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Environmental code of practice

Supplier: Formrite Group
07 December, 2011

FormRite environmental code of practice for packaging.

The FormRite environmental code of practice (based on the Environmental Code of Practice for Packaging, a part of the National Packaging Covenant) is a public document (www.FormRite.com.au).
FormRite undertakes to educate its employees and customers in environmental responsibility and packaging stewardship.

  • The importance of environmental responsibility, the National Packaging Covenant and the role of the employee forms part of company induction and ongoing employee training.
  • The National Packaging Covenant, the benefits of becoming a signatory and the Environmental Code of Practice for Packaging will be promoted to customers and supply chain stakeholders.
  • All packaging will conform to all government Acts, Regulations and Australian/ISO Standards.
  • Overall strategies to reduce environmental impacts across packaging supply and recovery chains will be addressed.
  • Packaging decision making process will be documented for environmental impacts by reference to the following strategies 1-7.
  • If any conflict exists, the Waste Hierarchy and the requirement for the product to properly perform its primary function will determine the best approach.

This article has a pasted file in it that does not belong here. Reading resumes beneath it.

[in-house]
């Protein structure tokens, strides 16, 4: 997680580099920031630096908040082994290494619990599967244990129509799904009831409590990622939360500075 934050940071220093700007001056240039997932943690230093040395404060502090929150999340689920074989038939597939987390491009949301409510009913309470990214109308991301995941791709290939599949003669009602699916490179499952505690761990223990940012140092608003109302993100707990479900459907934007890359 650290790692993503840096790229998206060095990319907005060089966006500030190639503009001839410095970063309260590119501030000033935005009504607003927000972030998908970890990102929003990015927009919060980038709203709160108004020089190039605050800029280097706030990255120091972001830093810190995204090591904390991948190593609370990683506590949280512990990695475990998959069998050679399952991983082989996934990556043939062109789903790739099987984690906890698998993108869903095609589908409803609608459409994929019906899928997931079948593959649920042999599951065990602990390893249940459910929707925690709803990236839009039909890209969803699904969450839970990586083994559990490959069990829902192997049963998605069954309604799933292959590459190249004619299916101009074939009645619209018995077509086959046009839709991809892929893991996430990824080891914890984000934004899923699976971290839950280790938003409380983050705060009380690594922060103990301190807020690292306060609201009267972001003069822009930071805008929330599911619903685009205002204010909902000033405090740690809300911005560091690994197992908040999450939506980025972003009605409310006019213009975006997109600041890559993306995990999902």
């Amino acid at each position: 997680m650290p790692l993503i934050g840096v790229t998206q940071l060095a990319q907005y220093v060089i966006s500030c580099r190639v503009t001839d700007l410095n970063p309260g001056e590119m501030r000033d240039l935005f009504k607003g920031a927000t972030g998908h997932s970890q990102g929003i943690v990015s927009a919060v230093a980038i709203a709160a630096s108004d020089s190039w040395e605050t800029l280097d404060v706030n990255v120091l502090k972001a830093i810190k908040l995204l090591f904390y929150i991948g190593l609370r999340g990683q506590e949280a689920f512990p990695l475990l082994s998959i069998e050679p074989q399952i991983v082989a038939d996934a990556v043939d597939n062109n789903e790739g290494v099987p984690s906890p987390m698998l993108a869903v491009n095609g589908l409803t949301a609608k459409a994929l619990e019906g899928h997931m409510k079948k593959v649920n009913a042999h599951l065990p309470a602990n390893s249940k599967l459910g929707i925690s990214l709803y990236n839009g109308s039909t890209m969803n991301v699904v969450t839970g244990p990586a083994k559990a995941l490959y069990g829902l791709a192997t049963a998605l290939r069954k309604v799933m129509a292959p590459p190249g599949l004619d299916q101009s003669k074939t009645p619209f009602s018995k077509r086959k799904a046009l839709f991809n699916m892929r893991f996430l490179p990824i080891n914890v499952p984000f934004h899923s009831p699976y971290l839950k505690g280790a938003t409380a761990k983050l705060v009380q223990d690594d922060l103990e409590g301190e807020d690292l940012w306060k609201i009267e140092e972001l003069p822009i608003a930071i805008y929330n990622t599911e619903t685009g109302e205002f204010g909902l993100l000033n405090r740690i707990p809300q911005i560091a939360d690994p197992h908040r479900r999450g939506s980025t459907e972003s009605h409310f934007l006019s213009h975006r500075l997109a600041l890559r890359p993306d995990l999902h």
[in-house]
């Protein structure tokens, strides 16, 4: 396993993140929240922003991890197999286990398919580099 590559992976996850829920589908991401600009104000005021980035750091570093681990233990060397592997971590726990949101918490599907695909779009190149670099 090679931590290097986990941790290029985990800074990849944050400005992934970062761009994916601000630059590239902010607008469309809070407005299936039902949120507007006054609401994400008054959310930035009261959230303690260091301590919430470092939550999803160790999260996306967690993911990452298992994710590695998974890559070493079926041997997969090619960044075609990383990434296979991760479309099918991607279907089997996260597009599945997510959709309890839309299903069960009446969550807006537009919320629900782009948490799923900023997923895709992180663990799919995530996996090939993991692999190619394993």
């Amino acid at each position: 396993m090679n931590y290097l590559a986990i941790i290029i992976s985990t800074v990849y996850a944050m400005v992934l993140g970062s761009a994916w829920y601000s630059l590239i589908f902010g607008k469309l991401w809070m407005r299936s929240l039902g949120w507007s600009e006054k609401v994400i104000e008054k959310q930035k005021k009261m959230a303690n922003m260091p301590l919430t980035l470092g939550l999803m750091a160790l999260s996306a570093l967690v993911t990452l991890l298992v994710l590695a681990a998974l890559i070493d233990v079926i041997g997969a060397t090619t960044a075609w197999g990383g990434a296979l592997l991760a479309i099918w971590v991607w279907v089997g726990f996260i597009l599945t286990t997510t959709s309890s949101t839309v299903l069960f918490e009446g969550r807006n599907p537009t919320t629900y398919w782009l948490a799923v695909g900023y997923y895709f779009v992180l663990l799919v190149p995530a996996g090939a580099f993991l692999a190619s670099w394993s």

Overall strategies (and examples of FormRite's ongoing commitment).
1. Source reduction

  • Reduction of material thickness and energy use in production wherever possible within the constraints of product viability.
  • Manufacture using "Plantic" biodegradable plastic (plant non-fossil fuel raw material).
  • Raw materials and cardboard containing highest recycled content used wherever possible.

2. Potential for Re-use

  • Continued reuse then recycling of used cardboard packaging.
  • Re-use of tubular cardboard wastes by another local company.

3. Recovery and recycling

  • Inclusion of maximum feasible levels of recycled materials in production.
  • "Buy recycled" policy (where use of recycled material does not affect quality).
  • Consideration of product impact on resource recovery and recycling before introduction.
  • Introduction of single component products where possible.
  • Recycling advice to customers and end users is available through this company website.

 4. Incorporating recycled content

  • Promotion of biodegradable plastic and recycling as environmentally friendly.

 5. Minimising impacts of packaging.

  • Minimisation of use and avoidance of hazardous or toxic materials by substitution with more environmentally benign products, if product quality is not affected.

 6. Propensity to become litter

  • Recycling logo on all new and existing tools (progressively).
  • Production and promotion of "Plantic" plant based biodegradable plastics

 7. Consumer information

  • Recycling logo promoted and incorporated into the product whenever possible.
  • Recycling information provided to customers and end users on company website and by pamphlets.

The Waste Hierarchy

Materials should be conserved through more efficient use, the avoidance of unnecessary consumption and the encouragement of re-use, recycling and energy recovery. The waste hierarchy states that wastes should be managed in accordance with the following order of preference:

  • Avoidance (source reduction)
  • Re-use
  • Recycling
  • Energy Recovery
  • Disposal